Friday, 27 January 2017

From Fiction Writer to Game Designer and Back Again - Guest Post by Shanna Germain

From Fiction Writer to Game Designer and Back Again

Guest Post by Shanna Germain

When I first started working in roleplaying games, after two decades of writing fiction, I had the impression that my transition from writer to game designer was going to be a simple one. I wrote all kinds of things—novels, short stories, essays, articles, non-fiction books. This was just one more thing, right?

And I’m pretty sure I said as much to Monte Cook, as he and I were starting to work together on my first game project, Numenera.            

“There are some big differences between game design and fiction writing,” he said. “They trip up a lot of fiction writers who try to make the transition.”

Despite the fact that he’d been a game designer for almost 30 years and I’d been a game designer for exactly 0 years, I’m pretty sure my response was something along the lines of “Don’t worry. I’ve got this.”

Of course, I didn’t “have this.” I didn’t even know what “this” was. Looking back, I give him a great deal of credit for not rolling his eyes at me and bursting out laughing (at least, not where I could see him). Not even when I came back to him after failing miserably, and said, “I don’t know what I’m doing. Help!”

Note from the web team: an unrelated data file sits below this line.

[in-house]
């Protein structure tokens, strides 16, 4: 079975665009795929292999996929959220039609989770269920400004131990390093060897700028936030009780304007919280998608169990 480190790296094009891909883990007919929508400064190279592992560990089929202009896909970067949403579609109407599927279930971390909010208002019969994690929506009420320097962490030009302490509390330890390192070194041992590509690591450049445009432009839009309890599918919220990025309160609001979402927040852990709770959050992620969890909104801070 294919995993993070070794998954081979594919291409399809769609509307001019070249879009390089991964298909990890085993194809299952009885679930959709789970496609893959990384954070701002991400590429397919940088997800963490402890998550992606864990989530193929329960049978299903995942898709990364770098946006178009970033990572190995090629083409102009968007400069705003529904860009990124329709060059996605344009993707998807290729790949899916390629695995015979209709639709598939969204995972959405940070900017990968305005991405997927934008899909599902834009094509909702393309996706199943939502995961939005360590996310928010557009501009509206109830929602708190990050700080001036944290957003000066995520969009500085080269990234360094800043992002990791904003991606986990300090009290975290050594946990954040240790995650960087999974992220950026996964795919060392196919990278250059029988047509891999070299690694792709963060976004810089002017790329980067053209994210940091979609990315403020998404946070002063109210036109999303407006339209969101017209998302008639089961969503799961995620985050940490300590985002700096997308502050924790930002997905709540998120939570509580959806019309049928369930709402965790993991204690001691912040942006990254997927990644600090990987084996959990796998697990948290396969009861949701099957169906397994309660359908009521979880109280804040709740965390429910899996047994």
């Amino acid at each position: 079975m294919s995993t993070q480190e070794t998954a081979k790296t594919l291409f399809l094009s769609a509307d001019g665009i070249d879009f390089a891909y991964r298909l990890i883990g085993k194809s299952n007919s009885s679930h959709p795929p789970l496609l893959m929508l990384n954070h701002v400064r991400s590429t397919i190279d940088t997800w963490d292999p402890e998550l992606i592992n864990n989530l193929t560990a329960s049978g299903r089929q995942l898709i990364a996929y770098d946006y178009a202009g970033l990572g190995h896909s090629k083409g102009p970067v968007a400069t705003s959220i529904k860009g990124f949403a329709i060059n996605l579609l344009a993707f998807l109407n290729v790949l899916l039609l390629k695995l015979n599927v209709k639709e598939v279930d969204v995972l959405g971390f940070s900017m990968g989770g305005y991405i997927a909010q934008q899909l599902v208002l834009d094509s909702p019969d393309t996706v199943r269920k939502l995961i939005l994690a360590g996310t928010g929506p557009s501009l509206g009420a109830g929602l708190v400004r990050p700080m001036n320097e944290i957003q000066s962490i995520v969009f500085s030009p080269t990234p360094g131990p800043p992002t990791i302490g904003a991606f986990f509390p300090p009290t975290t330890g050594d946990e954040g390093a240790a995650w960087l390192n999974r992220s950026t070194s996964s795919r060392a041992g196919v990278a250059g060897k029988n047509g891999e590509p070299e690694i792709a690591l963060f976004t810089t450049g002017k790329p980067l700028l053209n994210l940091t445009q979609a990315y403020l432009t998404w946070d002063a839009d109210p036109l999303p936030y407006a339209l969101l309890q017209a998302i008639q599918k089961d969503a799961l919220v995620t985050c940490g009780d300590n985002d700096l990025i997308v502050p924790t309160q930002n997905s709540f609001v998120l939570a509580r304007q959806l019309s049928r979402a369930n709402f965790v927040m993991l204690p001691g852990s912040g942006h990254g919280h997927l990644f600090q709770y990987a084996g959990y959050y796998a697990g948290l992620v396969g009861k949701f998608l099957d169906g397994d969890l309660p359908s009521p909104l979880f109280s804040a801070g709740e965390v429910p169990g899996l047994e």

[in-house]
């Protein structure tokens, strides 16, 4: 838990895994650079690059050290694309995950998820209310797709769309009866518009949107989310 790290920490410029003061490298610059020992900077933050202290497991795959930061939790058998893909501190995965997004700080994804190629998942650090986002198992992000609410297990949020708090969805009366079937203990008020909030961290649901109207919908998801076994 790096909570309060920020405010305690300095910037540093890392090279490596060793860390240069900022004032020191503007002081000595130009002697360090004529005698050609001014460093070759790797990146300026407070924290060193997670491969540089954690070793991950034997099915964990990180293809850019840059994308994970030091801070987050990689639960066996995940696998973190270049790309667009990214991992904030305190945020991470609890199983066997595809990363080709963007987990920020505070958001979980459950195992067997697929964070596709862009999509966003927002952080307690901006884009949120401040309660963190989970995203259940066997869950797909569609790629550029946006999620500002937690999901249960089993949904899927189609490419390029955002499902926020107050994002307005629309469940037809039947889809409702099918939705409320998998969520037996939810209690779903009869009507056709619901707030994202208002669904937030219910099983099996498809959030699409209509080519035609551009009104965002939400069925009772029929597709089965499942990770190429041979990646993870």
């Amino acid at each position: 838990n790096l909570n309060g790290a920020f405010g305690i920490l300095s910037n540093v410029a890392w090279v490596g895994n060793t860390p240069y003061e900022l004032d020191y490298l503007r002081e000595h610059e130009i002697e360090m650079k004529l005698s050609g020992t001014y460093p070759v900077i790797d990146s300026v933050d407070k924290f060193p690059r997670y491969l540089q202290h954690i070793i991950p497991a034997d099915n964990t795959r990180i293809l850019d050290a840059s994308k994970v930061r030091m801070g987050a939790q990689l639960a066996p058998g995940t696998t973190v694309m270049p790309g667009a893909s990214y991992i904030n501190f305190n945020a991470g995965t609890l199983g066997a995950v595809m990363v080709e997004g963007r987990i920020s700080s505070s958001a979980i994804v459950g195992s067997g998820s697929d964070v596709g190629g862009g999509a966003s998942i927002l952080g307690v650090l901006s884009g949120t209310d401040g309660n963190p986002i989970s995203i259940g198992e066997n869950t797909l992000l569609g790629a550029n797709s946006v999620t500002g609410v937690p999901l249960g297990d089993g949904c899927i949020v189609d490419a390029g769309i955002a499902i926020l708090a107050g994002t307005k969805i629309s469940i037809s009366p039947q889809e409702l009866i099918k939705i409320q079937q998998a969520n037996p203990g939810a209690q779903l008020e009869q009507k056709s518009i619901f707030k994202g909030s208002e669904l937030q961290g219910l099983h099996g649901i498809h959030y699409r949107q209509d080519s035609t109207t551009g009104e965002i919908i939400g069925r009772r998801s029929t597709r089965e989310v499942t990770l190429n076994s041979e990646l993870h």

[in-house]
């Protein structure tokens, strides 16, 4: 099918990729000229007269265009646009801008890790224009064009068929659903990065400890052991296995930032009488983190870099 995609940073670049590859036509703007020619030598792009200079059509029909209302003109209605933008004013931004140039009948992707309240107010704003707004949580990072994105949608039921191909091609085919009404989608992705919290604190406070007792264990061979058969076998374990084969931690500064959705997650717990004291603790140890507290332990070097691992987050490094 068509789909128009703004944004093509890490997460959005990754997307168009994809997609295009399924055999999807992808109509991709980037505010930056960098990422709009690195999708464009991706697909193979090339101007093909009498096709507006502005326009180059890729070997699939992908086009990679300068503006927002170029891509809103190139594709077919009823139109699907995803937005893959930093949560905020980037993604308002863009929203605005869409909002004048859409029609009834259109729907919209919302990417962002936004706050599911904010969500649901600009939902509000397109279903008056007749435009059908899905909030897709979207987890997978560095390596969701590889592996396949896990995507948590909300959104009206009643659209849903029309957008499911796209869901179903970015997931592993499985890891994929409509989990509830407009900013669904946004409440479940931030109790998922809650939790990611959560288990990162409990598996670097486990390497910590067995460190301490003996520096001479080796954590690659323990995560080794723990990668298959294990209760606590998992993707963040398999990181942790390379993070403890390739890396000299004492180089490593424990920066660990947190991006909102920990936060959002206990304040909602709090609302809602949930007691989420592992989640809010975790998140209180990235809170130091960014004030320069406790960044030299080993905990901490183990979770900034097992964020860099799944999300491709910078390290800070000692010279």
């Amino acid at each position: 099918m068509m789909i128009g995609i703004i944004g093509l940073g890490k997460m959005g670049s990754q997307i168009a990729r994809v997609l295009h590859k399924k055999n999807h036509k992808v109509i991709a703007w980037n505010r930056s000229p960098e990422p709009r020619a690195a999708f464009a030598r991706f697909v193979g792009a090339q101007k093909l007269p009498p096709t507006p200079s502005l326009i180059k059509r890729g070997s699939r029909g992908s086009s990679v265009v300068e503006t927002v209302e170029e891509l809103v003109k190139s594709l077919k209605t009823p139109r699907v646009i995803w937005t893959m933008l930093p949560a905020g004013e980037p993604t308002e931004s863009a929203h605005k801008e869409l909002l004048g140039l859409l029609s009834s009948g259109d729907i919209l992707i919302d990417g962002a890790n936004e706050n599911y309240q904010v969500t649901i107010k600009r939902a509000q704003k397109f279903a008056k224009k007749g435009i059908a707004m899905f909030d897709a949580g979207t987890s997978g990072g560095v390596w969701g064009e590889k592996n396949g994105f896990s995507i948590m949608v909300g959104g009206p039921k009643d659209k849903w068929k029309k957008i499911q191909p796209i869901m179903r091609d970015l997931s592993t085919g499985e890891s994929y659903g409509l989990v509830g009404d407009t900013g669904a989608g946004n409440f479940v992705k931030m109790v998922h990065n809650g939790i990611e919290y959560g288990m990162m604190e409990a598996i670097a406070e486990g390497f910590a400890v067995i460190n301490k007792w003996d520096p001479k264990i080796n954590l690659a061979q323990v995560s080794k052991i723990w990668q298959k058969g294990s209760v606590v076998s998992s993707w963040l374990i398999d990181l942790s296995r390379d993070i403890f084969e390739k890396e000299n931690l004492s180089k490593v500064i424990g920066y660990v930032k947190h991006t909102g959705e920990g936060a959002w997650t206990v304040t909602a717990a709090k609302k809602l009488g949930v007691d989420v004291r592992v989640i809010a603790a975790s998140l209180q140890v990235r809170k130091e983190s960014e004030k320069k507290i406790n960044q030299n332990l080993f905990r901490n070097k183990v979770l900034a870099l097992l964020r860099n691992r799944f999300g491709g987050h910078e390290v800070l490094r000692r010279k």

Fiction is about the Unknown. Game design is about the Known.

The statement above isn’t entirely accurate or all-encompassing, but it depicts the basic idea.

In fiction writing, you want to hold out on revealing things until the proper time. You ask questions and then don’t answer them until much later. Who did it? Why? When? How? The hidden, the unknown, pulls the reader along, enticing them, dancing out of reach, making them ache for the answers.

In game design, the unknown (particularly as it pertains to rules) is almost always instantly confusing and frustrating. Readers need to know the important stuff, and they need it to be clear and concise. 

I started out writing games the way I write fiction. Here, on page 2, is a red-striped tiger foreshadowing the bloody death that happens on page 311. You might not notice it now, but it will ring some distant bell for you when you get to that scene and you’ll think, “Somehow I knew this was coming.”

For game design, that looked more like, Here’s someone rolling some dice and getting a result that you don’t understand yet, but after you read the section in the way back on special rules on dice rolls you’ll know what that means.
I thought I was creating mystery, something to keep the reader reading. But if that had been published, it probably would have just created anger and confusion. Players probably would have thrown the book across the room and then bitched about me on some forum somewhere.